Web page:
Foster’s receives record fine for fatal safety breaches
Fosters Australia Limited has received Victoria’s biggest ever fine under the Occupational Health and Safety Act 2004 for serious safety failings which led to the death of a worker at its Abbotsford (Melbourne) brewery in April 2006.Imposing a $1.125-million fine and conviction, Judge Jane Campton said a reasonable employer would have foreseen the danger posed by the unguarded machine and taken steps to make it safer, but Fosters chose not to with tragic consequences.
A 58-year-old Wantirna man, Cuu Huynh, was crushed between a handrail and the pneumatically operated door of a machine that takes bottles from pallets before they are filled. He died in hospital six days later.
Safety improvements following the accident at the brewery cost the company $3.9 million.
Judge Campton said Fosters’ failings were at the higher end of the scale because there had been a similar incident on a near-identical machine nearly three-and-a-half-years previously.
Fosters Australia Ltd pleaded guilty to two charges laid under the Occupational Health and Safety Act, which provides for a maximum fine of more than $943,000 on each charge. Had they not pleaded guilty the fine would have been $1.5 million.
WorkSafe Victoria’s Executive Director, John Merritt welcomed the fine, but said no punishment could quell the devastation of the man’s family. “They’ve lost a husband and father who worked hard to give them the opportunities he did not have, but he won’t be there to enjoy his children’s success,” he said.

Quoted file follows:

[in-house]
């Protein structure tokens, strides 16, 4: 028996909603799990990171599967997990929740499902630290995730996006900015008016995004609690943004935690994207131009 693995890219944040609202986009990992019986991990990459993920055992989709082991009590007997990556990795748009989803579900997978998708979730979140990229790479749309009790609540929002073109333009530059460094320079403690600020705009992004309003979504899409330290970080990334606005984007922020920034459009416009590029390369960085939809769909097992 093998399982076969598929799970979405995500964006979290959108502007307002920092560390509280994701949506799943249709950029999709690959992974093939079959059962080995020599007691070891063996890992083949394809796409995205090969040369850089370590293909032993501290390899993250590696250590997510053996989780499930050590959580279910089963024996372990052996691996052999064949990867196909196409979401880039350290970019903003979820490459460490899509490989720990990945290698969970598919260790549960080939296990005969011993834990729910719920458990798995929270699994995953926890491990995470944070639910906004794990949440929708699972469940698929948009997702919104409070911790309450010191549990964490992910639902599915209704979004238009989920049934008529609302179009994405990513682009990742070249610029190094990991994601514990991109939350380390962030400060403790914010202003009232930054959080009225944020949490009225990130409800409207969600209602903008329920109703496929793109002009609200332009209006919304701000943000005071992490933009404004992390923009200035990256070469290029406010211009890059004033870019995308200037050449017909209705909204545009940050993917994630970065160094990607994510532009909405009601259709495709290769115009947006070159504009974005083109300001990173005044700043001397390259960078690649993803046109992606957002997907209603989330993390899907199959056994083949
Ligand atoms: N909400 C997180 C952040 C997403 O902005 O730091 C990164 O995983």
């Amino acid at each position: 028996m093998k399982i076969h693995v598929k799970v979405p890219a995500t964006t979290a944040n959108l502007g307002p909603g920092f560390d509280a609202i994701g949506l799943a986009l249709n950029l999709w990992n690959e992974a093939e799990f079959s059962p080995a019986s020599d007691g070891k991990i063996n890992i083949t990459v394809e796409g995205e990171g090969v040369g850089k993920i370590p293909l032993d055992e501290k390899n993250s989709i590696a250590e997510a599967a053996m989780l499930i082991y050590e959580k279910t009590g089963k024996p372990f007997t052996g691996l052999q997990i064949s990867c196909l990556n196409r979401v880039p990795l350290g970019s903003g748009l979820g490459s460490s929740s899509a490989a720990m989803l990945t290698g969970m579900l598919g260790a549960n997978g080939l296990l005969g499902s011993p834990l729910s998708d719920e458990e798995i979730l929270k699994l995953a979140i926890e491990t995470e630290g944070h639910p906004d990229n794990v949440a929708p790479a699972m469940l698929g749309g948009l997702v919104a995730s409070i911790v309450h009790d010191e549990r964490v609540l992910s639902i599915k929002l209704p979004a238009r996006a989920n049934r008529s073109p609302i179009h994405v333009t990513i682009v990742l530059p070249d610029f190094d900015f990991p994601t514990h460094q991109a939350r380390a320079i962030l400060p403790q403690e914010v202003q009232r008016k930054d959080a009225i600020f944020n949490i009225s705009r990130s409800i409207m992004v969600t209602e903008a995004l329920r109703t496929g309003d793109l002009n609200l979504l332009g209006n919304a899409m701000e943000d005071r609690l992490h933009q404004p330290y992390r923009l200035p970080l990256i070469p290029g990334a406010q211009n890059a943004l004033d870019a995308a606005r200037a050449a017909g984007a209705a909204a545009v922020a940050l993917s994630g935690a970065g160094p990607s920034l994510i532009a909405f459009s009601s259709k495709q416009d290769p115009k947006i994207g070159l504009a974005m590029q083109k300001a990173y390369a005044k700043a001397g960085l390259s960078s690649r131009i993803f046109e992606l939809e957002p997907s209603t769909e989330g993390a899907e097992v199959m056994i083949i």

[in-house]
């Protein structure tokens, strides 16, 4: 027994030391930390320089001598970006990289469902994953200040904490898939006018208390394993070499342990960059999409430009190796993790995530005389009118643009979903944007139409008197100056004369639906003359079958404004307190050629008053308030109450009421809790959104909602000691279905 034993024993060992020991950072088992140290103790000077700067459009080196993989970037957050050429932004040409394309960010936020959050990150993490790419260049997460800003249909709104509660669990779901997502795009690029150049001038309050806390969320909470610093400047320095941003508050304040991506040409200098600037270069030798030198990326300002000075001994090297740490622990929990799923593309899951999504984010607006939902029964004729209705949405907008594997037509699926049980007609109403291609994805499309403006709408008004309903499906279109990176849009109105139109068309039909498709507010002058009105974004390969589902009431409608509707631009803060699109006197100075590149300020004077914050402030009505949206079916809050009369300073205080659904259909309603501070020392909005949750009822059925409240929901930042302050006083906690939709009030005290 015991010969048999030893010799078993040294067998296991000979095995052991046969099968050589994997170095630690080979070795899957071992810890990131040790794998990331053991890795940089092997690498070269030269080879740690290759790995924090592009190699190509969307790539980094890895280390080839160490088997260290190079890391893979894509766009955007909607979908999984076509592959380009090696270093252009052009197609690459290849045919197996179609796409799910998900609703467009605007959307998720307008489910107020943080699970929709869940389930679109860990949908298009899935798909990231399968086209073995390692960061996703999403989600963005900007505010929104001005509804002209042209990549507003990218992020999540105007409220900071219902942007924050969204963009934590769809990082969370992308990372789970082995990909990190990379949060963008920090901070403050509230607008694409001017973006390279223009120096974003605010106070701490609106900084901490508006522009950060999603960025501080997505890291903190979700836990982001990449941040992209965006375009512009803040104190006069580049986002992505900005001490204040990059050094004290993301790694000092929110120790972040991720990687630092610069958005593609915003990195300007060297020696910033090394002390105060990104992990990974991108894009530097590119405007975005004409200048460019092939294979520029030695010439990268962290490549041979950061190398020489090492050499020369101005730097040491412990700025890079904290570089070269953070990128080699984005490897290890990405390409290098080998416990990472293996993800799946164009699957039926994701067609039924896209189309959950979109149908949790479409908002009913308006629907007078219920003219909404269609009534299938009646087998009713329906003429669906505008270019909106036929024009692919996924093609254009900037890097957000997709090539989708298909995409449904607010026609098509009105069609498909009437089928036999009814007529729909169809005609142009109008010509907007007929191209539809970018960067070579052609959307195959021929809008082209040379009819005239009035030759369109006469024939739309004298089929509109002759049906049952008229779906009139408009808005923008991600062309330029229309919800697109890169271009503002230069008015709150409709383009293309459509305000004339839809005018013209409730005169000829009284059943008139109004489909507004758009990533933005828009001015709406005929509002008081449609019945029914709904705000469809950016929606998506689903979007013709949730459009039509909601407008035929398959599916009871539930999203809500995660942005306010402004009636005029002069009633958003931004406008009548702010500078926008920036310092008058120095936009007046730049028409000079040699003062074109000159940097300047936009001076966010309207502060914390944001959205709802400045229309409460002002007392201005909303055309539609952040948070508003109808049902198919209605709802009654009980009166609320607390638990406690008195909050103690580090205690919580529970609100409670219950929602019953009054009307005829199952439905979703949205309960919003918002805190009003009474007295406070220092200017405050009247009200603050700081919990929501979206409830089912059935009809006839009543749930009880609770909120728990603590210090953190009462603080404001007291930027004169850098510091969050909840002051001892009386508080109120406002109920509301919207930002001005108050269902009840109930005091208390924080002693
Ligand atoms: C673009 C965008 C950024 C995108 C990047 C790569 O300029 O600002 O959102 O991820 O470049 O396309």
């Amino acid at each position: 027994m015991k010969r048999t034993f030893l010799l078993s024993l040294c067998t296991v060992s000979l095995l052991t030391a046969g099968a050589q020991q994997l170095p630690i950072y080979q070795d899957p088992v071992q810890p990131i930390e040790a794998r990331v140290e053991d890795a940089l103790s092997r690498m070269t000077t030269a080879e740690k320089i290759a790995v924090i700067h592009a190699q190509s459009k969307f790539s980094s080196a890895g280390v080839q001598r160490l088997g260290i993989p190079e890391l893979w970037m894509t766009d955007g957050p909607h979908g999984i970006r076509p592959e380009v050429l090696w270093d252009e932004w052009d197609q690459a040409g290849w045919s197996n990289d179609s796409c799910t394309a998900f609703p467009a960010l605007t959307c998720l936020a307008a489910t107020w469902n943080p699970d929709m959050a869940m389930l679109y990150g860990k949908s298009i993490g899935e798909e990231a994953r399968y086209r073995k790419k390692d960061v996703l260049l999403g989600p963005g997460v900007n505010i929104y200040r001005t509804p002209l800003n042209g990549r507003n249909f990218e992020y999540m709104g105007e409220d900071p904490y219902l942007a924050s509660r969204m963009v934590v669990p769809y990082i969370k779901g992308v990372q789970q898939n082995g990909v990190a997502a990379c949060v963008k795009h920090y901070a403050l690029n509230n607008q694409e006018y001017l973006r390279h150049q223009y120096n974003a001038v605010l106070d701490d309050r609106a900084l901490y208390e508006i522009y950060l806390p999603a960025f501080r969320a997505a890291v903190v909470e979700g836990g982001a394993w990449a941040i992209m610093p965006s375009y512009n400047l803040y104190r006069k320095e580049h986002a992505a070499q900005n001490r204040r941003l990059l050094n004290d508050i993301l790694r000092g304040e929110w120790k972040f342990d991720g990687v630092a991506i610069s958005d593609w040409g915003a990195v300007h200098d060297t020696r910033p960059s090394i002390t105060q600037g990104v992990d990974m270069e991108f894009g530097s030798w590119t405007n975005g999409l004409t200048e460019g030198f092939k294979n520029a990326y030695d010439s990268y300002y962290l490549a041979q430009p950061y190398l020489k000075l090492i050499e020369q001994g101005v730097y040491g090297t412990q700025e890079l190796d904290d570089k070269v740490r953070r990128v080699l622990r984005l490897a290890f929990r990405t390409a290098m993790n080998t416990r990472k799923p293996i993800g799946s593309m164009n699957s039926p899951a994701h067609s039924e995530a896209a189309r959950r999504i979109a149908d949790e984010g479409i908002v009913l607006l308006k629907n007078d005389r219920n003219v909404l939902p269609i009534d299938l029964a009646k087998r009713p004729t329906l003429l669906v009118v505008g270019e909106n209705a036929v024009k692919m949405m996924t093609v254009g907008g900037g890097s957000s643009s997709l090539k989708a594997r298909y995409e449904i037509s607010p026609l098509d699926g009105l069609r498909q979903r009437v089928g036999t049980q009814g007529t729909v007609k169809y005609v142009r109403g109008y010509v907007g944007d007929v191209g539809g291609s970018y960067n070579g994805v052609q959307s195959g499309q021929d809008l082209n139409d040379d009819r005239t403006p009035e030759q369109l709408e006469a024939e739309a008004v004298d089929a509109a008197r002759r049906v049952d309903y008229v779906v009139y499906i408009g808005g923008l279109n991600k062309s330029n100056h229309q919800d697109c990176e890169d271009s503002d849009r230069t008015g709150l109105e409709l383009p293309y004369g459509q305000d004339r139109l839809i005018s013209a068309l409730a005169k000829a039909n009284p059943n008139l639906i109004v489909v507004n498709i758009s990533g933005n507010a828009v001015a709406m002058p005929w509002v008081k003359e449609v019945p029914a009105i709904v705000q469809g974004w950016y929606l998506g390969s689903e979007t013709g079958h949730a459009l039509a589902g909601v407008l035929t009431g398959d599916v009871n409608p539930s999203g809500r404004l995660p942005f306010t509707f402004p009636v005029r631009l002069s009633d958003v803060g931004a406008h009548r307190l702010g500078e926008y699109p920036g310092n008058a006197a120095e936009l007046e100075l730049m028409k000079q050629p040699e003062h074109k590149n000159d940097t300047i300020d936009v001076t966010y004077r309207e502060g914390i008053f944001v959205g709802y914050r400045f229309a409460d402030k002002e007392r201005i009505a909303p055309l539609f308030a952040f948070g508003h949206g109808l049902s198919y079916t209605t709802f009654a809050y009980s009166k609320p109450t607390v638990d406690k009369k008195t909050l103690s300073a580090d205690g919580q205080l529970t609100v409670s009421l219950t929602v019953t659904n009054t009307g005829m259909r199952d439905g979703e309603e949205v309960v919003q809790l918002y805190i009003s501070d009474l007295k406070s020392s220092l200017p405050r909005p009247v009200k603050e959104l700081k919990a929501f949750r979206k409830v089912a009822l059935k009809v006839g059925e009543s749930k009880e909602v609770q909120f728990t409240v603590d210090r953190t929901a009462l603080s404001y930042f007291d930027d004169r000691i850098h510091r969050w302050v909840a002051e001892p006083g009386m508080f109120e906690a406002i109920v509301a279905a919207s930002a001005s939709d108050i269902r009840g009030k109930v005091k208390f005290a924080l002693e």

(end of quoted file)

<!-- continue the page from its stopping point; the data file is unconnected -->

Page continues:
He said the company’s failings were not uncommon. “The problem had been identified, someone had been hurt previously, the solution was known and it wasn’t fixed until after a man had died. The opportunities to make improvements were repeatedly deferred,” Mr Merritt added. “This company is successful and should be setting an example by ensuring the highest safety standards are maintained. With listed companies now in their ‘reporting season’, they have the opportunity to transparently report on their health and safety performance – for better or worse – and to identify what will be done in the future.”
“Being a good corporate citizen is not just about sponsoring charities, grassroots community projects and having good environmental standards. A successful business is a safe business,” Mr Merritt concluded.
Fosters defence counsel said machines at Abbotsford had been made safer and staff had received extra training since the death. Outside court, the General Manager of Foster’s Abbotsford plant, Michael Stoneman, said Foster’s would attempt to do all they can to prevent such tragedies from occurring in the future. “I would just like to say at Foster’s we are shocked and saddened by this terrible tragedy,” Mr Stoneman said. “Our heart goes out to Cuu’s family, they have lost a husband, they have lost a father and our workmates have lost a very respected member of Abbotsford workforce.”